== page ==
Left side with handle and woman (detail), Warrior Krater, c. 1200–1100 B.C.E., ceramic, 42 cm high (National Archaeological Museum, Athens; photo: Steven Zucker, CC BY-NC-SA 2.0)

Left side with handle and woman (detail), Warrior Krater, c. 1200–1100 B.C.E., ceramic, 42 cm high (National Archaeological Museum, Athens; photo: Steven Zucker, CC BY-NC-SA 2.0)

The soldiers appear to walk in sync towards the other side of the vessel, each extending their left leg. The repetition of the soldiers adds a sense of rhythm to the image, recalling the synchronized march of a procession of real soldiers. Behind these warriors, just in front of one of the vessel’s handles, stands a woman. Although her face closely resembles the faces of the soldiers in front of her, her costume distinguishes her as female. She wears a long dress and a cap (which we see only part of because of the incomplete preservation of the krater). She raises her left hand to her head in a gesture that indicates mourning or farewell. [8] This woman may be waving goodbye to the soldiers who are marching away from her, and perhaps simultaneously grieving the potentially deadly fate they will face on the battlefield.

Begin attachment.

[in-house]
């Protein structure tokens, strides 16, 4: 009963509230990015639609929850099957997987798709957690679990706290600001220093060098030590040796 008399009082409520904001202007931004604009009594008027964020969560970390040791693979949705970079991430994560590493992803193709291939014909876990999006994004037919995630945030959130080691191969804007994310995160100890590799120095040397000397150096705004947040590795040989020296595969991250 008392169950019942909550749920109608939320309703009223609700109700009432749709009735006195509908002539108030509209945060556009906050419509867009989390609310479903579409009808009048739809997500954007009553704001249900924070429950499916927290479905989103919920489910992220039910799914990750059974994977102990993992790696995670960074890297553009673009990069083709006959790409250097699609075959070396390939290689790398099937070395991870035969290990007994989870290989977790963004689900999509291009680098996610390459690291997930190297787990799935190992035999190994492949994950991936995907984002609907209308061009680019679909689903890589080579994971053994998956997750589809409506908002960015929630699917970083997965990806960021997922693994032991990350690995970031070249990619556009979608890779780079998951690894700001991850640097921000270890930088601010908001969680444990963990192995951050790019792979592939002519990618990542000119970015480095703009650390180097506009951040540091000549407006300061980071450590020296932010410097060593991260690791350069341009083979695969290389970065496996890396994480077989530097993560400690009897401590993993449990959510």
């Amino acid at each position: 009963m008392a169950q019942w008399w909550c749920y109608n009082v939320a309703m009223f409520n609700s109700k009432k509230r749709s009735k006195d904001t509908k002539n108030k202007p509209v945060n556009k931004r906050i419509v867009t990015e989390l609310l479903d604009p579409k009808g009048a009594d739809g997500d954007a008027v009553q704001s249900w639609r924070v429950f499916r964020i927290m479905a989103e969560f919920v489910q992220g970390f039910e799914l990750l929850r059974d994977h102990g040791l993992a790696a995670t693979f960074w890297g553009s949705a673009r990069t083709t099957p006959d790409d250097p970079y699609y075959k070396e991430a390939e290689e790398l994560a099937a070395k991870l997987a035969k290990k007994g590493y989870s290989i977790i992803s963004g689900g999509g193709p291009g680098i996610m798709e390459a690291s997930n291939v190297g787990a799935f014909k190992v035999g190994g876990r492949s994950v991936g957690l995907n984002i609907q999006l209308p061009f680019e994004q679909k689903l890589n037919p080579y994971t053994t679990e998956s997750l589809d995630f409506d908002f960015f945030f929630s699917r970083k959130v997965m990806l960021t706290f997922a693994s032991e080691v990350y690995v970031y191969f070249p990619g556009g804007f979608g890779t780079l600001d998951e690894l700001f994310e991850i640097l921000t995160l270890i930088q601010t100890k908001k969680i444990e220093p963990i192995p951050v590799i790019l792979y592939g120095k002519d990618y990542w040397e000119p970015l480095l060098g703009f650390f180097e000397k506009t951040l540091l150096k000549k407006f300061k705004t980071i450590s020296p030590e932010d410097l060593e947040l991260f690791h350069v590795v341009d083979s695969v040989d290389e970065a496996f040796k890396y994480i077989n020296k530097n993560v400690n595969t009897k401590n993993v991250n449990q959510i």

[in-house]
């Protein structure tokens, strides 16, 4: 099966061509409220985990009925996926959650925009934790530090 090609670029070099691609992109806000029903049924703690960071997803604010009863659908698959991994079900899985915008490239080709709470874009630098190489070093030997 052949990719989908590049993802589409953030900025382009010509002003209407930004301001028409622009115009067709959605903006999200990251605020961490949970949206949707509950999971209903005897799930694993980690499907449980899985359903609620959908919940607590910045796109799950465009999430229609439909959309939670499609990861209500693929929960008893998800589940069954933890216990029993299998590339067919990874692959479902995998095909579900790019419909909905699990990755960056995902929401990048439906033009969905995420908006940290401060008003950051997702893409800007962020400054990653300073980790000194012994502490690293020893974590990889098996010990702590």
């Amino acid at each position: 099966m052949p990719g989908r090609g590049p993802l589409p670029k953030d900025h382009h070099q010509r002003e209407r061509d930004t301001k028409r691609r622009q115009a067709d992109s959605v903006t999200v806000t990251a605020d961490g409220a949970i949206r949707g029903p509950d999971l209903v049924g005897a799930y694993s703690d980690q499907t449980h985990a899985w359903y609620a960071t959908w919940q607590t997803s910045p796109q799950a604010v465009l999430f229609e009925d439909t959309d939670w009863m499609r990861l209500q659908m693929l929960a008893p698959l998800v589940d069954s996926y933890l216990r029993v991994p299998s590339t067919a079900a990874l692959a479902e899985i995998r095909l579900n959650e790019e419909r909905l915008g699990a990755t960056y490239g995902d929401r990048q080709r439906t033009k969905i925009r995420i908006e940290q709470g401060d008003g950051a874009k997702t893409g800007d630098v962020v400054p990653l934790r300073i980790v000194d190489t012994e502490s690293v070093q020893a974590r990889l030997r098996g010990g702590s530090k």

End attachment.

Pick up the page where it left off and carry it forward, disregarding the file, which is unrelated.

Just behind this female figure, we can see one of the Warrior Krater’s elaborate handles. The handle has two twisting arches that meet in the center. The central portion of the handle is decorated with a bull’s head: it is almost as if we are meant to understand the twisting handles as exaggerated horns that emerge from the bull’s head. [9] Bulls were highly valued, both as animals that could assist with everyday tasks required of farming, and as particularly rich gifts that could be sacrificed to the gods. Beneath each of the handle’s arches is a goose-like bird with a striped neck. Neither the birds nor the bull seem to be part of the military scene on the vase. Instead, they may have been included simply to add more decoration.

Back of Warrior Krater, c. 1200–1100 B.C.E., ceramic, 42 cm high (National Archaeological Museum, Athens)

Back of Warrior Krater, c. 1200–1100 B.C.E., ceramic, 42 cm high (National Archaeological Museum, Athens)